Pentagon contractors operating in Afghanistan over the past two decades raked in nearly $108 billion—funds that “were distributed and spent with a significant lack of transparency,” according to a report published Tuesday.
“These contracts show the shadowy ‘camo economy’ at work in Afghanistan,” said report author Heidi Peltier, director of programs for the Costs of War Project at Brown Univesity’s Watson Institute for International and Public Affairs.
“Military contracting obscures where and how taxpayer money flows, who profits, and how much is lost to waste, fraud, and abuse,” she added. “It also makes it difficult to know how many people are employed, injured, and killed through military contracting.”
Based on Peltier’s review of public contracting databases—USASpending.gov and the Federal Procurement Data System—just over a dozen U.S. Department of Defense (DOD) contractors got more than $44 billion, or about 41% of the almost $108 billion, from 2002 to this year.
As the document details:
In addition, thousands of smaller companies earned billions in contract spending, and about one-third of the contracts (in dollar terms) went to companies that are listed as “undisclosed” or “miscellaneous” in the data. These designations result from the contracts being given to foreign companies without a “DUNS” number, or they are undisclosed with national security or protection as a claimed rationale for secrecy. Whatever the reason, this creates an opacity that makes it impossible to know who exactly received U.S. taxpayer funds, what work was performed, how much profit was earned, and whether the intended purposes of the contracts were served.
Inadequate oversight, coupled with the issue of sub-contracting, results in a system in which the U.S. government pays contractors who then leave a trail of spending that is nearly impossible to follow.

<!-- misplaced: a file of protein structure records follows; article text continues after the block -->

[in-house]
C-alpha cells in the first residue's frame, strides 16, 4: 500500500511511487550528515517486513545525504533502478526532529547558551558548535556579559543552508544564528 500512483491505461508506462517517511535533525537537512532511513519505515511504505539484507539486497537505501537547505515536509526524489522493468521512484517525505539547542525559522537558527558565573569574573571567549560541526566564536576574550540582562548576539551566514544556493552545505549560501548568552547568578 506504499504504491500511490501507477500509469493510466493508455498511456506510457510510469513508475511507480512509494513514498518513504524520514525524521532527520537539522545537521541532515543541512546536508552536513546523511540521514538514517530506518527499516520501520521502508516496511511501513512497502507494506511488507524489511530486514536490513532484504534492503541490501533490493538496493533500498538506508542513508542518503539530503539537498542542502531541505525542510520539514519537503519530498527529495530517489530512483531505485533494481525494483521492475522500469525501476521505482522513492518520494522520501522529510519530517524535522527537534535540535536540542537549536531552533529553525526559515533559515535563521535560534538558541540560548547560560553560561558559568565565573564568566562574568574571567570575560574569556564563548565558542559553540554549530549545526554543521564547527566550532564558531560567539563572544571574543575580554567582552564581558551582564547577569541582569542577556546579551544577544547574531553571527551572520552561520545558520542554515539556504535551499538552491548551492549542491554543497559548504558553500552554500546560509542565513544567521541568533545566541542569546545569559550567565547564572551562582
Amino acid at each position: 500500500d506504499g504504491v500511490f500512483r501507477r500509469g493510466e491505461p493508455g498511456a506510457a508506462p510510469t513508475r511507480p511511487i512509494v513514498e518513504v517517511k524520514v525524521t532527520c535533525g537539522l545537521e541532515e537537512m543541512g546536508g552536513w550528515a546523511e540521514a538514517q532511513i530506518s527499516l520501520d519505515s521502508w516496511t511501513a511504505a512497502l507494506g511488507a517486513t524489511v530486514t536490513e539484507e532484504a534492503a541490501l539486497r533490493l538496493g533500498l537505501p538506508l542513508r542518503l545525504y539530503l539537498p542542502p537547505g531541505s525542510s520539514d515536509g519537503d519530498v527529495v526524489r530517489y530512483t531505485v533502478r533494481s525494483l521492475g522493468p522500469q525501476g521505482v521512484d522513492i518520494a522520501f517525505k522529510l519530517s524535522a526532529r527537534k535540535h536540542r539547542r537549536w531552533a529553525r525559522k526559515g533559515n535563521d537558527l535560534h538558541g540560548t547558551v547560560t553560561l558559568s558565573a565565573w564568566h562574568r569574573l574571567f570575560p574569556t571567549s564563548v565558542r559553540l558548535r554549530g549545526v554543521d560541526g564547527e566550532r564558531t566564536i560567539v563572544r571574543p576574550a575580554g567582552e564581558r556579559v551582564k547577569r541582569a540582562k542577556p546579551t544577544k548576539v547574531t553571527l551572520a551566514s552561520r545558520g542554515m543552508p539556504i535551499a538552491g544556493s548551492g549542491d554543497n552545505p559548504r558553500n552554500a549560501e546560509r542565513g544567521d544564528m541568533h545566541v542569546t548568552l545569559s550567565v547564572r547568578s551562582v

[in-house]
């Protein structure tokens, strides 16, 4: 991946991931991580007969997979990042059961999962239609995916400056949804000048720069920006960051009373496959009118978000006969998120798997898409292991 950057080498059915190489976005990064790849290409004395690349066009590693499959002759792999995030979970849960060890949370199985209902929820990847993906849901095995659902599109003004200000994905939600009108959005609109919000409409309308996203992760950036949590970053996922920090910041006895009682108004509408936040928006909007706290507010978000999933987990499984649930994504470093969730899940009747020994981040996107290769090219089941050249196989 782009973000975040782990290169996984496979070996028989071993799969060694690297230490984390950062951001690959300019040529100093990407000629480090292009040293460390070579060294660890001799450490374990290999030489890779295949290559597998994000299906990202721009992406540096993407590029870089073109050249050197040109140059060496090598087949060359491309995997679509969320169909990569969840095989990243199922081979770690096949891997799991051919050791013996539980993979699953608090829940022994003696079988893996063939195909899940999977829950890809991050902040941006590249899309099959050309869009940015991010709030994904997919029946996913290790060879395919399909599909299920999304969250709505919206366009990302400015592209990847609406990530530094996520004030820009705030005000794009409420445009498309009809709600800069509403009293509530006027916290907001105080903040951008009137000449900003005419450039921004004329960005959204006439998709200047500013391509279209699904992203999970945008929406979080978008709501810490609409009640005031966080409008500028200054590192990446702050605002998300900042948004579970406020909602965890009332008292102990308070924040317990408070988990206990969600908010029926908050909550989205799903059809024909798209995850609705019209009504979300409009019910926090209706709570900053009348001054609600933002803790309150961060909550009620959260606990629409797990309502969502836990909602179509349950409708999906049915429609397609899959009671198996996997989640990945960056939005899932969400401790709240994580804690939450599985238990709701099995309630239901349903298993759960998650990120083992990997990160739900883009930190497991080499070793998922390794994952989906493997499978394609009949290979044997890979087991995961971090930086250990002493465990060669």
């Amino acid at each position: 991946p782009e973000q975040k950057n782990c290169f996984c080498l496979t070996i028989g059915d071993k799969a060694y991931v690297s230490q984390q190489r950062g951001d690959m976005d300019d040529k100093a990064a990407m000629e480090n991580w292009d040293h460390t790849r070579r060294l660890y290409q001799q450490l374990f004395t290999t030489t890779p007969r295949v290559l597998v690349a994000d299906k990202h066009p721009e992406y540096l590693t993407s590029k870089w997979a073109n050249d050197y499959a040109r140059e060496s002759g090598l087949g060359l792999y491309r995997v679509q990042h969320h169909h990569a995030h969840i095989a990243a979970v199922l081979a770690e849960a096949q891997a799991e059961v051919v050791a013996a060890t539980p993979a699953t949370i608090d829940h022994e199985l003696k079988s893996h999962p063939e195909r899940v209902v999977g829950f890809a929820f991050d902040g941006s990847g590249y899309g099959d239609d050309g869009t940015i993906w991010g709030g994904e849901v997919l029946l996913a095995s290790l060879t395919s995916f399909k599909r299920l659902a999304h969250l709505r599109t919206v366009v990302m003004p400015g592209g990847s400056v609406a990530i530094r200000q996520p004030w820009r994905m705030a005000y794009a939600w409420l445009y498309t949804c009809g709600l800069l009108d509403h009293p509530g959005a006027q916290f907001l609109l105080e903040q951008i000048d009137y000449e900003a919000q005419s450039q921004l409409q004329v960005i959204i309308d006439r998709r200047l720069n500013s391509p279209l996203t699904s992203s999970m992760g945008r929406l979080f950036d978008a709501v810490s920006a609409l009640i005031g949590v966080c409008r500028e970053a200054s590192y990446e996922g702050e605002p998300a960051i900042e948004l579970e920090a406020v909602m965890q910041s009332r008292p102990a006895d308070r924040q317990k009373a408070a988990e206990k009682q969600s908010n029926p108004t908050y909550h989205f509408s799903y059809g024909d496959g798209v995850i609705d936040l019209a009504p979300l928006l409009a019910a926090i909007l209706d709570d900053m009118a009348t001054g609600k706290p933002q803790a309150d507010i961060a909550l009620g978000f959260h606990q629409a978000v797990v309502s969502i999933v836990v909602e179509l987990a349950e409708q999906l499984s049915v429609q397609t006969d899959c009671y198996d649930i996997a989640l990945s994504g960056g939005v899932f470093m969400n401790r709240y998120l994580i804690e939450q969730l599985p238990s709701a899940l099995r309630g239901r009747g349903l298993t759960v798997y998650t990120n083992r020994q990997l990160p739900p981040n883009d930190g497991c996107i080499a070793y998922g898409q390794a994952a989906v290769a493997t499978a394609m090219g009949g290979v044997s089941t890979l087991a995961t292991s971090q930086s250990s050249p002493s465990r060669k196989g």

“A number of companies performed services in Afghanistan under multiple different business names,” the analysis notes. “A generous interpretation of this is that the businesses pursuing such practices were in fact performing different services. A less generous interpretation is that businesses can obscure how many contracts they are receiving as well as circumvent issues of ineligibility by operating under different names.”
The report emphasizes that the almost $108 billion that Peltier focused on is “in addition to the trillions of dollars spent on DOD contracts performed in the U.S. over that period.”
The contractors examined by Peltier were paid for construction, lodging, office supplies, refrigeration equipment, transportation, waste disposal, and weapons maintenance in the war-torn country. They operated various facilities—such as dining and troop housing—and were contracted for accounting, fuel, food, guard, and surveillance services.
During the nearly two-decade U.S. occupation, the analysis states, “contractors provided all types of goods and services that were essential to the U.S. military presence in Afghanistan, including services (such as weapons maintenance and fuel supply) that made the U.S. military dependent on and arguably vulnerable to the performance of contractors.”
“Most contracts for work in Afghanistan ended or were rescinded by August 31, 2021, when U.S. troops fully withdrew,” the report says. “Some contractor presence may remain, though it is difficult to know which companies and how many employees could still be working in service of the U.S. government in that country.”